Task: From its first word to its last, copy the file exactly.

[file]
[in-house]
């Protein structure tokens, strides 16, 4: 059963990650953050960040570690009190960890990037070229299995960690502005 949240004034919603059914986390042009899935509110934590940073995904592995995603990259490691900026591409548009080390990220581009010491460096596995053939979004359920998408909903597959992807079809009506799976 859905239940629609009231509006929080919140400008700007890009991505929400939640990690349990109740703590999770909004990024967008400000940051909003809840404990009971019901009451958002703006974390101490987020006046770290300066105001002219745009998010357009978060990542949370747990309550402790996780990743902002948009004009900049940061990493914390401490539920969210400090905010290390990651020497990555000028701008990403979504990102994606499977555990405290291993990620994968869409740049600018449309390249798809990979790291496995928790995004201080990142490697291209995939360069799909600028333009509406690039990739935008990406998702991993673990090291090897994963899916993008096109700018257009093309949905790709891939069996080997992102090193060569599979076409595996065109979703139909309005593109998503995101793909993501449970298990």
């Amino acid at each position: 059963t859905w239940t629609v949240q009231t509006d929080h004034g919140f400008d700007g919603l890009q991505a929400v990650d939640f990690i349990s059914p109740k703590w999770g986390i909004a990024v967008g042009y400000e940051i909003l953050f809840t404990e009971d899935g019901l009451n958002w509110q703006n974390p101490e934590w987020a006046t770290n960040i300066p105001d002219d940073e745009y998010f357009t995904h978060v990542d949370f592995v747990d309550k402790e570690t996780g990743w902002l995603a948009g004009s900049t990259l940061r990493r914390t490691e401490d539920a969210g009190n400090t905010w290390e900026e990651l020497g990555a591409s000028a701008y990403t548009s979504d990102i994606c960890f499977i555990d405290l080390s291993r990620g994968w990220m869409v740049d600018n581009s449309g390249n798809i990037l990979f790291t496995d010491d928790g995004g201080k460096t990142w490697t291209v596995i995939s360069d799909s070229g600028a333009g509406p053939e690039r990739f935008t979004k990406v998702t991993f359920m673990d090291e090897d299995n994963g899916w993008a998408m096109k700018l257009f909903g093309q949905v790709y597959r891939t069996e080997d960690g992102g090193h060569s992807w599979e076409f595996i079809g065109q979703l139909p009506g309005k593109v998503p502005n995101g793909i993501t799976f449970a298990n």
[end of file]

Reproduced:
[in-house]
């Protein structure tokens, strides 16, 4: 059963990650953050960040570690009190960890990037070229299995960690502005 949240004034919603059914986390042009899935509110934590940073995904592995995603990259490691900026591409548009080390990220581009010491460096596995053939979004359920998408909903597959992807079809009506799976 859905239940629609009231509006929080919140400008700007890009991505929400939640990690349990109740703590999770909004990024967008400000940051909003809840404990009971019901009451958002703006974390101490987020006046770290300066105001002219745009998010357009978060990542949370747990309550402790996780990743902002948009004009900049940061990493914390401490539920969210400090905010290390990651020497990555000028701008990403979504990102994606499977555990405290291993990620994968869409740049600018449309390249798809990979790291496995928790995004201080990142490697291209995939360069799909600028333009509406690039990739935008990406998702991993673990090291090897994963899916993008096109700018257009093309949905790709891939069996080997992102090193060569599979076409595996065109979703139909309005593109998503995101793909993501449970298990």
């Amino acid at each position: 059963t859905w239940t629609v949240q009231t509006d929080h004034g919140f400008d700007g919603l890009q991505a929400v990650d939640f990690i349990s059914p109740k703590w999770g986390i909004a990024v967008g042009y400000e940051i909003l953050f809840t404990e009971d899935g019901l009451n958002w509110q703006n974390p101490e934590w987020a006046t770290n960040i300066p105001d002219d940073e745009y998010f357009t995904h978060v990542d949370f592995v747990d309550k402790e570690t996780g990743w902002l995603a948009g004009s900049t990259l940061r990493r914390t490691e401490d539920a969210g009190n400090t905010w290390e900026e990651l020497g990555a591409s000028a701008y990403t548009s979504d990102i994606c960890f499977i555990d405290l080390s291993r990620g994968w990220m869409v740049d600018n581009s449309g390249n798809i990037l990979f790291t496995d010491d928790g995004g201080k460096t990142w490697t291209v596995i995939s360069d799909s070229g600028a333009g509406p053939e690039r990739f935008t979004k990406v998702t991993f359920m673990d090291e090897d299995n994963g899916w993008a998408m096109k700018l257009f909903g093309q949905v790709y597959r891939t069996e080997d960690g992102g090193h060569s992807w599979e076409f595996i079809g065109q979703l139909p009506g309005k593109v998503p502005n995101g793909i993501t799976f449970a298990n």